He placed the blocks, glued around them and in all the holes. The coffee would have to go towards the wires now.

He could leave, go home and drink himself to sleep. He thought carefully, which club would be best. He decided Stavak's Styx club would be best, it had just opened and "The Which guide to the under-world" had given them three dots. Like everyone else, he did not know whether that was good or not, but was determined to find out. There was a pop as of air rushing into a place where something had just disappeared from.

God had not had a good day. In fact, he was feeling pretty lousy. In the cricket, England had lost to Pakistan (again). Football, Swindon had been demoted. And as for the television, well, Jeremy Beadle was definitely not one of his creations. That, he thought, was quite strange, because his opposite also denied any involvement in that human.

Anyway, they were going to meet in a few minutes down in the Grand Hotel (in London). He decided to arrive early for once. The air popped.

The Hotel was just as he remembered it. It was a good job too, because he had told Gabriel to "get a one of those preservation things so no-one can turn it into a ghastly modern a nightclub".

He sidled up to the bar and ordered his usual.

"Ah, " said the bartender. "one tomato juice, coming right up, Mr Goodfellow"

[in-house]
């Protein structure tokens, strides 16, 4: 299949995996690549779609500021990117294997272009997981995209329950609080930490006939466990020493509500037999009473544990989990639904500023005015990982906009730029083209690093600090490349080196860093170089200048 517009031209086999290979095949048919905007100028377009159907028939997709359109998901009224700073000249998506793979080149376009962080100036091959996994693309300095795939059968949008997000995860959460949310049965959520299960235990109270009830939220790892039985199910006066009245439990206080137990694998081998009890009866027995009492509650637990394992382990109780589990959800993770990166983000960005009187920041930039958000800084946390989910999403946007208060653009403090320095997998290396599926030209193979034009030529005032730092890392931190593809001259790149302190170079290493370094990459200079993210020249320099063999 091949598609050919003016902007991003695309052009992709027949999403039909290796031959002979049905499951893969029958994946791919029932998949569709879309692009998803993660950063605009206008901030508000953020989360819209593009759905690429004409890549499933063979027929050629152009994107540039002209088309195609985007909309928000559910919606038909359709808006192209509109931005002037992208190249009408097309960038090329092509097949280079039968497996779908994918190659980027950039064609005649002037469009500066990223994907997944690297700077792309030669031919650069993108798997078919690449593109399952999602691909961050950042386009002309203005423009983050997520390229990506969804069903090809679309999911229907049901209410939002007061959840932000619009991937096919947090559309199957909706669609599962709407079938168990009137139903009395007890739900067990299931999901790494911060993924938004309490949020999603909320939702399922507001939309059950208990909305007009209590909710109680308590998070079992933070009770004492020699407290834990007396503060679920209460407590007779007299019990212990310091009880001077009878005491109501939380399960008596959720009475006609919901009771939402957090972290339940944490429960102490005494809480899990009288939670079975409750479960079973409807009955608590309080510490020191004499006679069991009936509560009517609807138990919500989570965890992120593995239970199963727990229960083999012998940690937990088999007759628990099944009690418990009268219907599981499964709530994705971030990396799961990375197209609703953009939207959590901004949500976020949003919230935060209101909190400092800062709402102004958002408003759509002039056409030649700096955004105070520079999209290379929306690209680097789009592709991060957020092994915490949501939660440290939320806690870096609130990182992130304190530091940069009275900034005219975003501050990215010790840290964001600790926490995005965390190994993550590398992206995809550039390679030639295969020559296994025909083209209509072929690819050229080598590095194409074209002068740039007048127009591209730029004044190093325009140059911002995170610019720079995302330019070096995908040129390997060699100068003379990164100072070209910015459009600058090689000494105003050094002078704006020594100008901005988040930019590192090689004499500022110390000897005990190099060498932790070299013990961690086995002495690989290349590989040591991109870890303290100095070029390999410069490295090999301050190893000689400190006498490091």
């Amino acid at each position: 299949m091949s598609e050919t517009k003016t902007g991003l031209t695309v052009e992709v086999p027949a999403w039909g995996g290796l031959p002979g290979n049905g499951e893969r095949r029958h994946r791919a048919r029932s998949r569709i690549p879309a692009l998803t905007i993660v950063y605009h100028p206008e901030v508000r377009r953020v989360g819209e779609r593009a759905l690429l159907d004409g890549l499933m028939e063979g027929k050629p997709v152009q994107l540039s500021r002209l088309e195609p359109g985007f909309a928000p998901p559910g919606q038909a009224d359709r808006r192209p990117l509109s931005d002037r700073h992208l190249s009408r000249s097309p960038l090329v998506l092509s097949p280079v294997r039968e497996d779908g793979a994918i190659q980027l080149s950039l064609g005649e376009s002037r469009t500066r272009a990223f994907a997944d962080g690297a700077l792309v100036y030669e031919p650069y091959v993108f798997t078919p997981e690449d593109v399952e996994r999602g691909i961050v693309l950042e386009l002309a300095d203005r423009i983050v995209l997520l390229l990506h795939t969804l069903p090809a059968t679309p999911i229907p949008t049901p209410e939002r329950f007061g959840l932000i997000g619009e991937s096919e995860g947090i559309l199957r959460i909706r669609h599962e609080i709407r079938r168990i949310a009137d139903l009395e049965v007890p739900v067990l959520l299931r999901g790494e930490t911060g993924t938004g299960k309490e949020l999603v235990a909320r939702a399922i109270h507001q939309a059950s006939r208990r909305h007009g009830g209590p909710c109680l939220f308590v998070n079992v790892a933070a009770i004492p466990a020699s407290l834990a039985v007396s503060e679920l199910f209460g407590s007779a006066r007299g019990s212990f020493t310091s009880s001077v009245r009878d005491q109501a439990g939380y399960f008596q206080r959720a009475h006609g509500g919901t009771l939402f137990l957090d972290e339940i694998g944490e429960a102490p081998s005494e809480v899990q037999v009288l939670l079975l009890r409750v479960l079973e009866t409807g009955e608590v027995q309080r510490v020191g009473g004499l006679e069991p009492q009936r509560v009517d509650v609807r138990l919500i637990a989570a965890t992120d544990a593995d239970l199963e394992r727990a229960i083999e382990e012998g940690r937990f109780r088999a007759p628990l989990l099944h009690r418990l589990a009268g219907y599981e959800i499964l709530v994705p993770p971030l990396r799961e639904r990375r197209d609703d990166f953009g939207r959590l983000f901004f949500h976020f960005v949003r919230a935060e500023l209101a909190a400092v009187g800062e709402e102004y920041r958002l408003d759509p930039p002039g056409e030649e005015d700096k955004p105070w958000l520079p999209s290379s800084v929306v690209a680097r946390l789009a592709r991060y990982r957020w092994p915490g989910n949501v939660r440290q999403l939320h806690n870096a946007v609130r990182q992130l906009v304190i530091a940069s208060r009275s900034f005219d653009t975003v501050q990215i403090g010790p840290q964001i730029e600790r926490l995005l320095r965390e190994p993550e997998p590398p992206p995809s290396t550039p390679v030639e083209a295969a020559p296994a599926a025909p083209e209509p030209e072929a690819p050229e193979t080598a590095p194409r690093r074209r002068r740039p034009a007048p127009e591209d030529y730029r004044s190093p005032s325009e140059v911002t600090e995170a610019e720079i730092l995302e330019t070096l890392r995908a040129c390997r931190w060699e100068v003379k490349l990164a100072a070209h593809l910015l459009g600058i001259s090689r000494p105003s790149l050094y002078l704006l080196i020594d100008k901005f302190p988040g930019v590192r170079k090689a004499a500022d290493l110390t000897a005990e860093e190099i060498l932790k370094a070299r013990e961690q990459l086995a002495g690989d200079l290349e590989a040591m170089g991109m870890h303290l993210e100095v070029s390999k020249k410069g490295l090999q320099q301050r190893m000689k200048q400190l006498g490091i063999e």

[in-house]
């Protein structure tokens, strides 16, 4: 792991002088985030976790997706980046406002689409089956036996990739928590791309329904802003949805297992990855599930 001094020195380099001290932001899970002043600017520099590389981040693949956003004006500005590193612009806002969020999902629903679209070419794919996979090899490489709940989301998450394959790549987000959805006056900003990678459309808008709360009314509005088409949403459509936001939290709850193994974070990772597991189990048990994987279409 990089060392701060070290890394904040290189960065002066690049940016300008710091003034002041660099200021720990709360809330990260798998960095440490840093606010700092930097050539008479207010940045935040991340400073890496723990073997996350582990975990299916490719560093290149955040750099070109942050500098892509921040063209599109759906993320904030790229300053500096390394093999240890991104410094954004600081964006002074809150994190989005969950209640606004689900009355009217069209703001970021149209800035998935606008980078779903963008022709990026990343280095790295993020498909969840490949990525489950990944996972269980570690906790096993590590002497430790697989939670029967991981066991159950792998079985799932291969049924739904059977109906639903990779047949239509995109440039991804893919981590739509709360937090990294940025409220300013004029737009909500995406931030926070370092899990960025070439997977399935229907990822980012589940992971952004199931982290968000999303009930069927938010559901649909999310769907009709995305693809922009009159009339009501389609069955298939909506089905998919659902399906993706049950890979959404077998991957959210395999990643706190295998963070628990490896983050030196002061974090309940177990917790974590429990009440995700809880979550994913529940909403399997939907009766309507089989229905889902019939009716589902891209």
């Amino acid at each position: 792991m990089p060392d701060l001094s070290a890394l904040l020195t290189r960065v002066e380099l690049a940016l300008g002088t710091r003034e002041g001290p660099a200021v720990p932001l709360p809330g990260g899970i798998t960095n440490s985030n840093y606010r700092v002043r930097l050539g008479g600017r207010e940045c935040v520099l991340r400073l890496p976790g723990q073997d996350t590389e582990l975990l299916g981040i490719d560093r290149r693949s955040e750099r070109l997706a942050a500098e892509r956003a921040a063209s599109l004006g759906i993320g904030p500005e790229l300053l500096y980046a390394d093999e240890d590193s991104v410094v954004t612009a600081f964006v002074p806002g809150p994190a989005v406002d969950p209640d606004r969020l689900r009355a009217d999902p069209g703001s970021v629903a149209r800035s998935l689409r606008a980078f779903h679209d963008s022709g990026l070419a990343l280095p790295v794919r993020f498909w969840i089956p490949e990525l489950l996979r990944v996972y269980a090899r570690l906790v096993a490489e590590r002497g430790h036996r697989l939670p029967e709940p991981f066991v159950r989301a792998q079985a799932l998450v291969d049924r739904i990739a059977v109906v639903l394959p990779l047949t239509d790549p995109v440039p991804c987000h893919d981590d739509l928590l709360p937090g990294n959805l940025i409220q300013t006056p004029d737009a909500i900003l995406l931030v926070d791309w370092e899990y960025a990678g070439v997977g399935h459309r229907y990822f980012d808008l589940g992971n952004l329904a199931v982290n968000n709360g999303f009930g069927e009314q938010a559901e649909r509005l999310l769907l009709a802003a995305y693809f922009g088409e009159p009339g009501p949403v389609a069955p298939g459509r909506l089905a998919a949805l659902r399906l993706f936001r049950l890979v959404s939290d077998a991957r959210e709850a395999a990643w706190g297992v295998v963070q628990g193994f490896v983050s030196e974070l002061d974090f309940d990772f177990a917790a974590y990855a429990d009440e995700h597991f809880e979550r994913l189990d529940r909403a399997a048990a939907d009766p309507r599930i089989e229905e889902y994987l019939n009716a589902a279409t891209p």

He did not really like the name Goodfellow, but it helped stop the natives getting too fidgety.

"Oh, " he said, "and the usual for my friend too, he will be here soon"

The drinks arrived and he began to sip his. There was a tap on his shoulder and and he looked around. His friend was sat nonchalantly on his stool, drinking the vodka, and looking for all the world as if he owned the place. He did own the place. In fact, he owned most of London, trading under an Arabian alias.

"Ah, there you are, Roland," said God. "I was beginning to wonder where you were."

You would not expect the Prince of Evil, Father of Lies, and Lord of the Nether Region, to have the name Roland. When God created the world, he too was naive, and he gave his first angel the name Roland. It was partly over this, and a small disagreement about pocket money, that Roland left home.


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This page is maintained by Justin Fletcher (gerph@gerph.org).
Last modified on 19 January, 2013.
This site is copyright . The accuracy of anything on this site is entirely limited by his belief system and memory at the time of publication - neither of which should be relied on. The opinions are entirely his, except where he's changed his mind. Quotations are copyright their respective authors and whereever possible attributions have been included.